1862: Lorenzo DeForest Boyce to Mary E. France

This letter was written by Lorenzo DeForest Boyce (1833-1864) of Co. C, 13th Wisconsin Infantry. Lorenzo served with his father, Volney P. Boyce, in the same regiment. Lorenzo was promoted to corporal sometime before his death from disease in 1864.

Lorenzo wrote the letter to his cousin, Mary (“Molly”) E. France (1840-1893), the daughter of Wilhelm France (1808-1892) and Elizabeth M. Kent (1813-1889). Mary later married James Snider Little (1839-1888), also of Sharon, Walworth county, Wisconsin.

The 13th Wisconsin left “Camp Tredway,” Janesville, on the 18th of January 1862, nine hundred and seventy strong, under orders to report at Leavenworth, Kansas. The regiment went by rail to Quincy, Illinois, crossed the Mississippi on the ice, marched to Palmyra, Mo., and moved again by rail to Weston, Mo. where it arrived on the 21st and remained two days. Leaving Weston, it marched to Leavenworth City, arriving on the 23rd of January, and remaining in camp in that place for two weeks. On the 7th of February, they began their march to Fort Scott.


Addressed to Miss Mary E. France, State Line, Walworth county, Wisconsin
Postmarked Leavenworth, Kansas

Leavenworth City [Kansas]
February 4, 1862

Cousin Mary,

I am very tired tonight — almost to much so to write a letter. But it is so very quiet in our ranch tonight that I thought I would improve the opportunity. I may fail in concluding it tonight, however, yet I will have the satisfaction of knowing that the commencement is made.

I hardly know what to write about as I presume that you have read the letter that I wrote to Pa in which I gave the particulars of our journey from Janesville [Wisconsin] to our present quarters. The Kansas 1st — that brave regiment of men who fought so nobly in defense of the Union at the Battle of Springfield, Missouri — returned today. The Home Guards of the City — the Kansas 3rd, the Wisconsin 9th and [Wisconsin] 13th was ordered out before dinner and remained until after 3 before we returned to our quarters for anything to eat. The majority of the soldiers [in the Kansas First Infantry] looked as though they had seen very hard times and I venture that they were very thankful to see their home and friends again. Nearly half of their regiment was killed and wounded upon the battlefield. There was weeping, wailing, and rejoicing among the vast concourse of inhabitants and friends that went out to receive them. How many family circles there are broken and heart strings rent asunder by this confounded rebellion. I wish that it lay in my power to bury them all below the bottomless pit, there to howl out their existence through an ever ending eternity.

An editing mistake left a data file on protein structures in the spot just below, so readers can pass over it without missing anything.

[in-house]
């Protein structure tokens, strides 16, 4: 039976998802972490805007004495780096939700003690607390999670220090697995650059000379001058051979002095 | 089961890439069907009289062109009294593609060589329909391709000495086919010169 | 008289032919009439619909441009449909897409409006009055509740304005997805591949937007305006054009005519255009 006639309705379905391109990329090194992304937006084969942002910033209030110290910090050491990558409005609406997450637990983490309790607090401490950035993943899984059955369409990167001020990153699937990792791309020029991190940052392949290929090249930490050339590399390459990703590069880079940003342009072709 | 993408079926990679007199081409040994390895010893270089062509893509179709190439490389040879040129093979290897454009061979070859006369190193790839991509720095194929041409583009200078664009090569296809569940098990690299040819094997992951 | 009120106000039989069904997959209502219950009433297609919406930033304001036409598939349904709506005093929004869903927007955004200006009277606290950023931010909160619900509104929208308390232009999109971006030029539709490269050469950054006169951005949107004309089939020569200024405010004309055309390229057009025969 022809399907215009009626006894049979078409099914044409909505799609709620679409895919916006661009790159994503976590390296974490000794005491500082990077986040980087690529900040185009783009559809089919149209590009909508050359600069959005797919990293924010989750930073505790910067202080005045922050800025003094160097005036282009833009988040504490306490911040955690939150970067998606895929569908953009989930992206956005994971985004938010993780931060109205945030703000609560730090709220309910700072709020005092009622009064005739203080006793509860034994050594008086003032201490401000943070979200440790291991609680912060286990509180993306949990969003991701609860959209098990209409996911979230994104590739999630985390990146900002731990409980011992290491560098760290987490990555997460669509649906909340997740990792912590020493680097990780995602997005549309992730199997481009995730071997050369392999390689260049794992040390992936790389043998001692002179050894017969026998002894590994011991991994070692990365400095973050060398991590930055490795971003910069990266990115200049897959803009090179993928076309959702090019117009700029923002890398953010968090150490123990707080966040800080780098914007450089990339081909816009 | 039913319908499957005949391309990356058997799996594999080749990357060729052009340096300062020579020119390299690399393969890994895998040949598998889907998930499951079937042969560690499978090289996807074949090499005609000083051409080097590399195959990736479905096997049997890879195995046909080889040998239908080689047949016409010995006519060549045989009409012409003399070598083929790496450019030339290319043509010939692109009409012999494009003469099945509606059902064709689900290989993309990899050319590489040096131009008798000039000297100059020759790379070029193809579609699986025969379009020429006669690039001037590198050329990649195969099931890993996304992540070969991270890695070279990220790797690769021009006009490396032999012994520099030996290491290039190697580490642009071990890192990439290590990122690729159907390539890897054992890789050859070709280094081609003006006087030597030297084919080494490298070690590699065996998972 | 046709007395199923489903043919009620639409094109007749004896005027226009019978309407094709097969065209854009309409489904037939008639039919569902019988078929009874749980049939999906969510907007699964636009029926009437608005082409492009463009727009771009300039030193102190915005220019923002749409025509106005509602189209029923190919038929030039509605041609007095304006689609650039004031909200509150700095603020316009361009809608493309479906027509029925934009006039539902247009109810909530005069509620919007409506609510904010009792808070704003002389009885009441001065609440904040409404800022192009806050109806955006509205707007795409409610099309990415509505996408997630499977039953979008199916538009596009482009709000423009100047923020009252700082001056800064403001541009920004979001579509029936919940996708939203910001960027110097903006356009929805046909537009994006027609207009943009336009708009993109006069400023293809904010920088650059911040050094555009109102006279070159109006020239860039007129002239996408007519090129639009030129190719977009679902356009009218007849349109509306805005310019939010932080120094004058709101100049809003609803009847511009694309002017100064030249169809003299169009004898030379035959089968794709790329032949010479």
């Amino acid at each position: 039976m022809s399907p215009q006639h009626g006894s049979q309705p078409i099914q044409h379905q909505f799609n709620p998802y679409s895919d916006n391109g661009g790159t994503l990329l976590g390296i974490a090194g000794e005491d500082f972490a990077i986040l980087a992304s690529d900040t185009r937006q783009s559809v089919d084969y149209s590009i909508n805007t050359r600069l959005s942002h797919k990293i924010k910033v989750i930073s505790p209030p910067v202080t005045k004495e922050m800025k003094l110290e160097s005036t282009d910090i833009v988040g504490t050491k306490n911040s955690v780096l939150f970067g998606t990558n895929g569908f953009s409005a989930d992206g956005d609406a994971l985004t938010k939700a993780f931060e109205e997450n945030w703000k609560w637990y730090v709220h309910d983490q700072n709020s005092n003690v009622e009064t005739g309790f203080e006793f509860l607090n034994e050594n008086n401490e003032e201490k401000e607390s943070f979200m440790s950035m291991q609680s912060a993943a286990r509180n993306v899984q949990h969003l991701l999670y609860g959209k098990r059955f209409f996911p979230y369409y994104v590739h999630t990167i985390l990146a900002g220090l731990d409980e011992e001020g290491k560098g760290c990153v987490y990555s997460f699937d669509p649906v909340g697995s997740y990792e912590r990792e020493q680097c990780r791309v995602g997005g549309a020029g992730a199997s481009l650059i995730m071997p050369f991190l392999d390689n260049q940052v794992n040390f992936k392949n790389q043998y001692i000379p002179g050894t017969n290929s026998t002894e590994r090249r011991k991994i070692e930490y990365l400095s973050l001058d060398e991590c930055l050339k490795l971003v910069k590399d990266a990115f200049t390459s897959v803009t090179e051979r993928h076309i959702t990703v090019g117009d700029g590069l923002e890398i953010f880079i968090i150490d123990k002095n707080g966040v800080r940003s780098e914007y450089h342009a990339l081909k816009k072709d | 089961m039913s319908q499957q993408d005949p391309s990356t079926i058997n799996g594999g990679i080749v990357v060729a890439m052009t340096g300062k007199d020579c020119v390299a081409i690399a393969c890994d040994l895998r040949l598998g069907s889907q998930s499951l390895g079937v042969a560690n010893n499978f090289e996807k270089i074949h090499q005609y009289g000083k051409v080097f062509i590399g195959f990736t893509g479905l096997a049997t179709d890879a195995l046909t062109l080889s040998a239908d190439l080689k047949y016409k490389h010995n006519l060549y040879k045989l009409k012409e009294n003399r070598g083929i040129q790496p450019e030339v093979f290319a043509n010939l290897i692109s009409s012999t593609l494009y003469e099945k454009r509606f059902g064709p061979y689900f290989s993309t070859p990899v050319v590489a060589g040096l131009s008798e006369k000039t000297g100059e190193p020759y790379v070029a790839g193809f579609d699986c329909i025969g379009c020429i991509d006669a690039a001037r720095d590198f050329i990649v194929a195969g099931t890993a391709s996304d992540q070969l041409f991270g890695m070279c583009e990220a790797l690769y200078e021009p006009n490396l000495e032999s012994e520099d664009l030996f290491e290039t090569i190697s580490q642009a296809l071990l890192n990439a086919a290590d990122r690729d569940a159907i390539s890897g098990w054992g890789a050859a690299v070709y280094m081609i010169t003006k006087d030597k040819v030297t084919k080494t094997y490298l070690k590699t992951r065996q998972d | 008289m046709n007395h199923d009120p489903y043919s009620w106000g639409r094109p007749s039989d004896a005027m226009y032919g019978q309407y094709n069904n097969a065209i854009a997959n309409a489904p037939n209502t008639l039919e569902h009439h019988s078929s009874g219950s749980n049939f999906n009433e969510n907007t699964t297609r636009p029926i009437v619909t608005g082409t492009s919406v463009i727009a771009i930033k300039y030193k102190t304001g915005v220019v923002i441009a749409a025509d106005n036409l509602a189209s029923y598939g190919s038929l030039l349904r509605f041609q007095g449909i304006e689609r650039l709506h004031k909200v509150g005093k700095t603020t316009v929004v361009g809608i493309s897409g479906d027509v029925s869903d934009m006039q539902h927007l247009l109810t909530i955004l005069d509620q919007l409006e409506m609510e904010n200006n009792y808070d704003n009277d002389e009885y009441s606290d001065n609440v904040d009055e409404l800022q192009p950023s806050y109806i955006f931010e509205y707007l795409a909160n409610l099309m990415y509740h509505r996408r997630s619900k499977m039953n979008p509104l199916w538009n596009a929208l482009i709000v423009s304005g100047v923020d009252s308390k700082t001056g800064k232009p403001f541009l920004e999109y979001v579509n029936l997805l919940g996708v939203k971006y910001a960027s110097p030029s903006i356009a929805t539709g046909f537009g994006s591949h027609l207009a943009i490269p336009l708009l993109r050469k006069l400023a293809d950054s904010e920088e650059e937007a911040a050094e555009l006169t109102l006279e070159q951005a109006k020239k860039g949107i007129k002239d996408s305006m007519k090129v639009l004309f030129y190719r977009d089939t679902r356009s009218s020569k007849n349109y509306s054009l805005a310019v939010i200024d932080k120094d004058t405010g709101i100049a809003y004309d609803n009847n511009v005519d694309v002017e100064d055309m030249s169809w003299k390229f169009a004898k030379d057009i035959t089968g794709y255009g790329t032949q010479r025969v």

Wednesday, February 5, 1862

You see that I did not finish my letter last evening and I am glad now that I did not for today we have had orders to be in readiness at 8 o’clock Friday morning to march to Fort Scott, 150 miles — a little west of south from here. It will take us nearly 8 days to march there — a pretty long tramp for us, is it not? Th majority of them are dreading it very much. It has been raining very hard all the afternoon and still continues. It may be the means of delaying our journey as it will make the roads very bad.